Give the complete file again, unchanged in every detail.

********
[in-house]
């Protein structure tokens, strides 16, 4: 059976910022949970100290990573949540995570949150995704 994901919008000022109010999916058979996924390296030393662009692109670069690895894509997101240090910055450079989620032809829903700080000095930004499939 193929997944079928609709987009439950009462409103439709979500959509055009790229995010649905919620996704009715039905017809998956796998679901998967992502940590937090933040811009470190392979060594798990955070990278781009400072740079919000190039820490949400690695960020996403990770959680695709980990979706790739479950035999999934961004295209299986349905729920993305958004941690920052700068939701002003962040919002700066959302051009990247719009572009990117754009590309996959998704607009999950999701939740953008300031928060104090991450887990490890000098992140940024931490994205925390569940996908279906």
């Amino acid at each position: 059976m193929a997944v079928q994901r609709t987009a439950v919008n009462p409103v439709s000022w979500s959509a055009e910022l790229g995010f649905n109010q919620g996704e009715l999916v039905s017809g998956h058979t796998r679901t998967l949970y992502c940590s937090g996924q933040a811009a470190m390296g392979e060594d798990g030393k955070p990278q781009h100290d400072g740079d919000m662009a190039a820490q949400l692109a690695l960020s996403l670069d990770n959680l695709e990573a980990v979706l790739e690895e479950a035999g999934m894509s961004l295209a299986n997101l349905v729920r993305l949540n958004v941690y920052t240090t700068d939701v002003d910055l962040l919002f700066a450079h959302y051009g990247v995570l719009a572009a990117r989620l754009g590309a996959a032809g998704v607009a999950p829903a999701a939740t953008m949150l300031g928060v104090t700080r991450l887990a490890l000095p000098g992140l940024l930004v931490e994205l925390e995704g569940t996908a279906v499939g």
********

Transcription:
[in-house]
């Protein structure tokens, strides 16, 4: 059976910022949970100290990573949540995570949150995704 994901919008000022109010999916058979996924390296030393662009692109670069690895894509997101240090910055450079989620032809829903700080000095930004499939 193929997944079928609709987009439950009462409103439709979500959509055009790229995010649905919620996704009715039905017809998956796998679901998967992502940590937090933040811009470190392979060594798990955070990278781009400072740079919000190039820490949400690695960020996403990770959680695709980990979706790739479950035999999934961004295209299986349905729920993305958004941690920052700068939701002003962040919002700066959302051009990247719009572009990117754009590309996959998704607009999950999701939740953008300031928060104090991450887990490890000098992140940024931490994205925390569940996908279906």
């Amino acid at each position: 059976m193929a997944v079928q994901r609709t987009a439950v919008n009462p409103v439709s000022w979500s959509a055009e910022l790229g995010f649905n109010q919620g996704e009715l999916v039905s017809g998956h058979t796998r679901t998967l949970y992502c940590s937090g996924q933040a811009a470190m390296g392979e060594d798990g030393k955070p990278q781009h100290d400072g740079d919000m662009a190039a820490q949400l692109a690695l960020s996403l670069d990770n959680l695709e990573a980990v979706l790739e690895e479950a035999g999934m894509s961004l295209a299986n997101l349905v729920r993305l949540n958004v941690y920052t240090t700068d939701v002003d910055l962040l919002f700066a450079h959302y051009g990247v995570l719009a572009a990117r989620l754009g590309a996959a032809g998704v607009a999950p829903a999701a939740t953008m949150l300031g928060v104090t700080r991450l887990a490890l000095p000098g992140l940024l930004v931490e994205l925390e995704g569940t996908a279906v499939g």